Reading a magazine called PopMatters, you would probably expect to find out why Pop matters? What is the purpose of Pop? Is there a difference between Pop and popular when we talk about culture? Is popular culture study a convenient excuse for wasting intellectual resources, or is it the most vital issue in contemporary society? If you read a magazine called PopMatters without asking those kind of questions, you’re missing out on the point.
Popular culture is all around us, everyday. We have many names for it: Information Society, Junk Culture, Mass Media, and Crap are some of the most common. Each of those labels applies to a specific aspect of the synergistic process of popular culture, but none of those can really come close to appreciating the totality of the idea. Popular culture is itself a system, not a fixed and located place where a communication exchange occurs. What we experience as the fluctuating waves of an ocean of data, sensory input and intellectual rationality is the influence of popular culture in our lives.
Fine, fine, fine. But what use is it to debate the feminist angle of the Dinah Shore Show, or whether Martin Scorsese is a more important director than Spike Lee, or whether Marilyn Manson and the Backstreet Boys have more in common with each other than either does with the Beatles? The answer lies not in the analysis, but in the reason for analysis. Popular culture is the culture of communication, not the data that it transfers from one computer to another, one brain to another. The data is the cellular matter of the living organism, but it is only in the communication process that it lives. How we interpret the data, the values and meanings we assign, the signs and signifiers, these are the “places” that popular culture happens.
Cultural anthropology in the academic tradition has long been wrapped up in the confines of comparing the workings of a dead culture to our own in an attempt to learn from the past what is happening in the present. This is all well and good, for it supplies us with the understanding of our origins and the evolution of society, which we need, but it does little to delve into the present. Because we exist in a living culture, it is assumed that we all experience that culture in relatively equal ways. However, the communications bridges built throughout the twentieth century allowed us to experience the world as en emergent global society. Yet, as the world grows smaller in the scale of reach, it grows larger in the scope of culture. Alexander Graham Bell could be attributed with the Western discovery of Taiwanese cuisine as well as he could the telephone. As technology developed, so did our ability to communicate with cultures outside of our own, and as that happened our cultural knowledge expanded exponentially.
Today, we, the world at large, are living in a society that allows American children to become obsessive fanatics over a Japanese cartoon show turned trading card phenomenon (which is itself a chaotic system’s reiteration of the earlier influence of American baseball and baseball cards on Japan). When we put forth a cultural product in today’s society, we are faced with the possibility of it becoming iconographic, representing a popular archetype, or fizzling into obscurity, but not before being transported to the rest of the world, to influence culture on a global scale. Aborigines in Australia wear Lee jeans. This is how popular culture has become its own system.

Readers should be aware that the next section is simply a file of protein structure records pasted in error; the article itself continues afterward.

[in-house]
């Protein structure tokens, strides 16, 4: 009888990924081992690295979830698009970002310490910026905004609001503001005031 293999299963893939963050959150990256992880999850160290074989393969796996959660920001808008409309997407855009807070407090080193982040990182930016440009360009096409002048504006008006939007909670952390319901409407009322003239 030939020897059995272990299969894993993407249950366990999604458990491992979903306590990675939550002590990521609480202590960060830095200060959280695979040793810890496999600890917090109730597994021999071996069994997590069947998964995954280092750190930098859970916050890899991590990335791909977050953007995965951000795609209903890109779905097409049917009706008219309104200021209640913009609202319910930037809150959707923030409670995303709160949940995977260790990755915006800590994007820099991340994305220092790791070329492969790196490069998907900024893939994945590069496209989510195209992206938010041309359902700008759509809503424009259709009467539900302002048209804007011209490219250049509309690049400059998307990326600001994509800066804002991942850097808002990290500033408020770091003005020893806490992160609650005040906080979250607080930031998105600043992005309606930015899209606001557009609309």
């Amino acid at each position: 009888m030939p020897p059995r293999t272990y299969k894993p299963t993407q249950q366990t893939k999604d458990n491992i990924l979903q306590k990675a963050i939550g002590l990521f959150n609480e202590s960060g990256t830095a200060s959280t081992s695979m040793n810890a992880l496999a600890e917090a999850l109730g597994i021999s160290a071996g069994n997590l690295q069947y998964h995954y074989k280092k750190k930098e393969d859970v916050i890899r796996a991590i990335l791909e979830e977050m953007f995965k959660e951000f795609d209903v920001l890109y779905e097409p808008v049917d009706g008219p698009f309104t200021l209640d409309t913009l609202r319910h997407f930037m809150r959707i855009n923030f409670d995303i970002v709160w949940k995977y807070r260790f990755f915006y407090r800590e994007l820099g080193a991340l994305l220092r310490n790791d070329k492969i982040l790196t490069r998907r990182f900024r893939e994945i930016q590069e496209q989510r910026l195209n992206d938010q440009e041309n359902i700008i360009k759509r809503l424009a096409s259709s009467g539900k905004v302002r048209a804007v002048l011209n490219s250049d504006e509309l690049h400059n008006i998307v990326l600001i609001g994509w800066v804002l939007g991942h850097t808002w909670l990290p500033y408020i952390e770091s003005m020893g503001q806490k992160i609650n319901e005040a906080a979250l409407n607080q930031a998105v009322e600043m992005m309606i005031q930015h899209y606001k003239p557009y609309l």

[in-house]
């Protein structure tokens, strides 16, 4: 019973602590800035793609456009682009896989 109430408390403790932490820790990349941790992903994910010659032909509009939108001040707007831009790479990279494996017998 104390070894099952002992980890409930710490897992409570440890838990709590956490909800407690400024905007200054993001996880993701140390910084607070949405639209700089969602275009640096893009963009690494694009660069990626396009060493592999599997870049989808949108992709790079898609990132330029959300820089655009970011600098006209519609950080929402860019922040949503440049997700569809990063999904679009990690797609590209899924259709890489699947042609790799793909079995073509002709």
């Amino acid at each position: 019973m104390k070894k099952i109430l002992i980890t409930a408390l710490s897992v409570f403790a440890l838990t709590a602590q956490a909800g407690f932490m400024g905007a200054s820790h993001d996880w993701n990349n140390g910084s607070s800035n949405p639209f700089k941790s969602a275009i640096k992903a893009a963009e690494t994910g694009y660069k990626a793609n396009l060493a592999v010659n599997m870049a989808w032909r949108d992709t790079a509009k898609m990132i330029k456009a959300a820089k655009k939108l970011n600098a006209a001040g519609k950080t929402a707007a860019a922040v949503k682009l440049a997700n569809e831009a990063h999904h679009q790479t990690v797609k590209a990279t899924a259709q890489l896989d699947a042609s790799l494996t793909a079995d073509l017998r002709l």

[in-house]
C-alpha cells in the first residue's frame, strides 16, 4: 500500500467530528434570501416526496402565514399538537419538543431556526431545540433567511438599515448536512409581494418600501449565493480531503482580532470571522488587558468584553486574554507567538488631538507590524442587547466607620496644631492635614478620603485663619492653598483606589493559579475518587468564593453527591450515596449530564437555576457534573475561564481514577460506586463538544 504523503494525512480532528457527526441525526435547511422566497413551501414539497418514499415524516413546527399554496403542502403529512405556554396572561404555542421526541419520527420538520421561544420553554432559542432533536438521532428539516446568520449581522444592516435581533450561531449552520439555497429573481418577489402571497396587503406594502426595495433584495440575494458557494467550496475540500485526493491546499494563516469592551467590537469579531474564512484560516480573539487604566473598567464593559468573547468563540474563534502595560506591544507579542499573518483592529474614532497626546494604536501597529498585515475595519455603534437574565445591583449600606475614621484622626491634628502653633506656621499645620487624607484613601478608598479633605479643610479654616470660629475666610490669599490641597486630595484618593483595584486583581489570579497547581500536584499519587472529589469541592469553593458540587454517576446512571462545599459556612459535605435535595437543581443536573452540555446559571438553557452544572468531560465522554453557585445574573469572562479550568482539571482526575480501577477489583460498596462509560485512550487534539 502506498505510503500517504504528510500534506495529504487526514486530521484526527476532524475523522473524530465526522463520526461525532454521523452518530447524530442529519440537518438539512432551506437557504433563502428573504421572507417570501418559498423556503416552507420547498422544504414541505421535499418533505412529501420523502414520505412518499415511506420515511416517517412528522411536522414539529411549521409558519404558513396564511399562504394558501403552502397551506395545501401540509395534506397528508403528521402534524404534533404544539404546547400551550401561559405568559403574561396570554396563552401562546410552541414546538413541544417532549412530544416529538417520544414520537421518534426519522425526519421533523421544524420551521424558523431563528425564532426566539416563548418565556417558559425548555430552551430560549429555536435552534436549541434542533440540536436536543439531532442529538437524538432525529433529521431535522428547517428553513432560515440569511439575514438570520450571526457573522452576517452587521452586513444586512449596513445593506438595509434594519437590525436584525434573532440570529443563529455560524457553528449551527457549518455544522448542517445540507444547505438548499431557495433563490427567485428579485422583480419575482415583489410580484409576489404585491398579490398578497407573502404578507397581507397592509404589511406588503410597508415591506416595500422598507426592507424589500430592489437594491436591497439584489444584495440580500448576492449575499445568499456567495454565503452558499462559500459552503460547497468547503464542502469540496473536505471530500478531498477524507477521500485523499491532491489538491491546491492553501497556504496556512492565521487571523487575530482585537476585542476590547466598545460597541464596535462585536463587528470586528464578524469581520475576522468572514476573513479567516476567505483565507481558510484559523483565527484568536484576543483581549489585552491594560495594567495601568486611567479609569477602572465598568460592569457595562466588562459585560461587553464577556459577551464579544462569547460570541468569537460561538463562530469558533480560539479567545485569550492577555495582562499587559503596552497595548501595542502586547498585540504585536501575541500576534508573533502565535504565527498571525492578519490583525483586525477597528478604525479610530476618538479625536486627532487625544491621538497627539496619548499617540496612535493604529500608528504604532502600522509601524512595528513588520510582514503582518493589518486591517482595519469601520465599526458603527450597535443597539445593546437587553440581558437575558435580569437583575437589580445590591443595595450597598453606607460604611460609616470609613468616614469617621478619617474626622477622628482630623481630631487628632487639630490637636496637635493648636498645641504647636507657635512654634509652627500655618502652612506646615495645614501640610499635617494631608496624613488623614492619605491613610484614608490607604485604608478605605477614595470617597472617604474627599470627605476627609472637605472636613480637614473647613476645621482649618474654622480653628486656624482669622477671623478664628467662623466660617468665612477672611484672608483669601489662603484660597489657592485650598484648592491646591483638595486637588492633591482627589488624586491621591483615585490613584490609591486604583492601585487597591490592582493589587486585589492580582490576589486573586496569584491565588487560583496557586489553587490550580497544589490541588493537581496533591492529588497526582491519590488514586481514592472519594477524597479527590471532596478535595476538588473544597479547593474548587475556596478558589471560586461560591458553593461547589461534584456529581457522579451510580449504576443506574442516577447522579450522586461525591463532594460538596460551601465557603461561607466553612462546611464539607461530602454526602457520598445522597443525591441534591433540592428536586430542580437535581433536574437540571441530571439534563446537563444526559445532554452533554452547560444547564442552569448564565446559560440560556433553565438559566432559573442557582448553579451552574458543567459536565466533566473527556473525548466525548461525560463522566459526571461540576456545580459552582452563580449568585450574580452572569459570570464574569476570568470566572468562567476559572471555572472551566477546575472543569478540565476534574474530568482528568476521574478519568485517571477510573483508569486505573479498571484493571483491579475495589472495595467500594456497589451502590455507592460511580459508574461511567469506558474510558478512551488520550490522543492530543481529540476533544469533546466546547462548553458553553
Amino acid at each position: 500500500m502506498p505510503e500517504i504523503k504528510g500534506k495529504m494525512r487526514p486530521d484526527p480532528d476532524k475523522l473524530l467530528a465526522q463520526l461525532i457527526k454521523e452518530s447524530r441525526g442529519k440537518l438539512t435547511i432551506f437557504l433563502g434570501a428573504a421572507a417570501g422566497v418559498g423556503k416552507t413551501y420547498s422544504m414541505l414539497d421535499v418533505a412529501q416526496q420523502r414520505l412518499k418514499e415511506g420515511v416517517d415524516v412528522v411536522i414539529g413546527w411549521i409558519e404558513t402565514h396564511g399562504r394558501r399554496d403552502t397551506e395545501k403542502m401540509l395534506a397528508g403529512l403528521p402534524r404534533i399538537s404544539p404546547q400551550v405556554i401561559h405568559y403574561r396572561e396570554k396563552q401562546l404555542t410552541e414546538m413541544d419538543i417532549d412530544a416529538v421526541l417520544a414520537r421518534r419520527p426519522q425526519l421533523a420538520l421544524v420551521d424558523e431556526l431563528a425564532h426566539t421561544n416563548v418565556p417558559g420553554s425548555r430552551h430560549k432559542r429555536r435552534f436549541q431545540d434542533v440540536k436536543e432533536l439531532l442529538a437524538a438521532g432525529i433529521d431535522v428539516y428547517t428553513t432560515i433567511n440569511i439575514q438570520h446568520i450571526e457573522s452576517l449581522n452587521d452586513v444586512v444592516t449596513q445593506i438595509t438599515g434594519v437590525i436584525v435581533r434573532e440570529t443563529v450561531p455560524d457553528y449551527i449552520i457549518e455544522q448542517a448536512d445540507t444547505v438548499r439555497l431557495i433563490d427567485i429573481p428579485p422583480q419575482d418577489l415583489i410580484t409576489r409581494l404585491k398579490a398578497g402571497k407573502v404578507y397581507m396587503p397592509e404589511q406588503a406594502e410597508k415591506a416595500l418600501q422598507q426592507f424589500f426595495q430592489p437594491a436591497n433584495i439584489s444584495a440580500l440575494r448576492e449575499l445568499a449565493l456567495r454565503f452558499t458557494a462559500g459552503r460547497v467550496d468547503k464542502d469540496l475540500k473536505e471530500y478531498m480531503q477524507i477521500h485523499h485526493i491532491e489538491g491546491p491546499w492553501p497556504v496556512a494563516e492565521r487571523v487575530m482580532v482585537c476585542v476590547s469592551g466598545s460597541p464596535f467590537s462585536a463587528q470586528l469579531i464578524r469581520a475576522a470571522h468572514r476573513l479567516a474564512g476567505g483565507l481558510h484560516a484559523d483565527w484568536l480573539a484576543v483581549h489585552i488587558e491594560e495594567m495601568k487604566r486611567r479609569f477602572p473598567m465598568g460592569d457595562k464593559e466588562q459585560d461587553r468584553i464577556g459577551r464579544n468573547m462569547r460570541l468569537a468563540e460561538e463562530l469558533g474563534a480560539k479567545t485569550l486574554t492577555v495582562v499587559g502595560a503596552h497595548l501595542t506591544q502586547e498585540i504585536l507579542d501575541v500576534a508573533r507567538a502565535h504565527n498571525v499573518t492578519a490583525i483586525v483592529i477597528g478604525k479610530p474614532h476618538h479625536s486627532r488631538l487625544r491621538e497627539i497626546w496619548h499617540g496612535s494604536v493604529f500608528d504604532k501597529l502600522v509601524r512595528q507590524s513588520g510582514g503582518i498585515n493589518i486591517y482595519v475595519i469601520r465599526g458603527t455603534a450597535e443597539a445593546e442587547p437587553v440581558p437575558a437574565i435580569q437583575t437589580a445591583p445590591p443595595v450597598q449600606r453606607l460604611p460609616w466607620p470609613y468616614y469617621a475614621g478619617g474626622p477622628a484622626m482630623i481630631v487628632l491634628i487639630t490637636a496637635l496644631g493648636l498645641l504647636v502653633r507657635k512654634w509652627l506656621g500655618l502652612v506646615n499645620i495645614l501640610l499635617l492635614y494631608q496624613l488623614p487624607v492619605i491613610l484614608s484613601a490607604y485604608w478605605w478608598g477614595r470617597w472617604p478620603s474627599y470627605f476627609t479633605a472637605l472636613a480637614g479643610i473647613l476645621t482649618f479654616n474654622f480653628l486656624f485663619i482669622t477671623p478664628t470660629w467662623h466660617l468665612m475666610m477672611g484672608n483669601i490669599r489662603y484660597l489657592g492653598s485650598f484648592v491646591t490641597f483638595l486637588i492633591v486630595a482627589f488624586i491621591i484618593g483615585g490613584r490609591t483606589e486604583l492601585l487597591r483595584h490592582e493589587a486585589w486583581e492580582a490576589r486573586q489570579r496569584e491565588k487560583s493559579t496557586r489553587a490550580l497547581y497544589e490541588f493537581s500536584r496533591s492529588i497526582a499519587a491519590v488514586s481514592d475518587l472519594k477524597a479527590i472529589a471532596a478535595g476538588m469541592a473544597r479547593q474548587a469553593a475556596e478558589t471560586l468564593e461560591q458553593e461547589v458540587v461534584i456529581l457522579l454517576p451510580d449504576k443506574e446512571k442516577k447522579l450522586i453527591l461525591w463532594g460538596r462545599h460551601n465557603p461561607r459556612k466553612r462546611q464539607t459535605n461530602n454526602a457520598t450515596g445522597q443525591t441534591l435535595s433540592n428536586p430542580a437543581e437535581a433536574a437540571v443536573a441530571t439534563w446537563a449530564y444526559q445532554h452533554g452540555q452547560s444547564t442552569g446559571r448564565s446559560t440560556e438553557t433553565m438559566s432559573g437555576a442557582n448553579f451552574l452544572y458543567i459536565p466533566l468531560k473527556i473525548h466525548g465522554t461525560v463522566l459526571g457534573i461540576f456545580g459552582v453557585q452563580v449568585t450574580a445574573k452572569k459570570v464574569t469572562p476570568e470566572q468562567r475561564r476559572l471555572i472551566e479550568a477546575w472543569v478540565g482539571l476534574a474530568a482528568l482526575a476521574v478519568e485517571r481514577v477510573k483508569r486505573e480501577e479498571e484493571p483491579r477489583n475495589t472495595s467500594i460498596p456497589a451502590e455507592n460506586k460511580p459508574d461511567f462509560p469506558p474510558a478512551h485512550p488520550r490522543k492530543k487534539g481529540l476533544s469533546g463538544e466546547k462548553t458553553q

So studying it becomes vitally important. We need to understand our living system if we are to understand our own lives. The culture that surrounds us allows for our own self-definitions, and in that act it becomes personal. Popular culture study is self-reflection. We don’t need to learn about tribal customs among native Amazonians to figure out why we do these crazy things. We need to open our minds to the hidden eddies and currents of the culture around us. The popular in the phrase “popular culture” is meant to indicate that it is the culture of our mass society, not the culture of secluded groups. When we study popular culture, we study the myths, ideas, and information that we communicate to one another, the things that influence our daily lives and color our outlooks on life.
One of the things that makes magazines like PopMatters and other like it crucial to the continued exploration of our popular cultural space is that we are only now, in the last quarter century, beginning to realize that our daily lives are worth some serious attention. We are also fast approaching the end of a century of deconstruction, an attempt of science and theory to take everything apart until the basic units of our lives until we are at the essence of who we are and what we believe. This deconstruction has left us with many methods of analysis, but not many answers. At the extreme of the deconstruction spectrum is the idea that the combination of object and observer creates the only reality we can be sure of. It is this assignment of meaning that magazines like this one attempt to explore.
Pop matters because it is a part of us, the essential element of our communication and expression in a postmodern world. This little essay cannot answer the questions I posited at the beginning of my rant, but magazines like PopMatters can. They are essentially the basis of the new ontology, and an explanation in 2,000 words or less would paint a picture of our contemporary society as fairly simple and two-dimensional, but just by looking around we can see that it’s anything but. Magazines that explore popular culture, through examinations and theories and reviews, help all of us come to a fuller appreciation for the 3-D, 4-D, or 5-D worlds we inhabit. In that, we interpret our surroundings, our humanity, and ourselves. That is why pop matters. That is why PopMatters.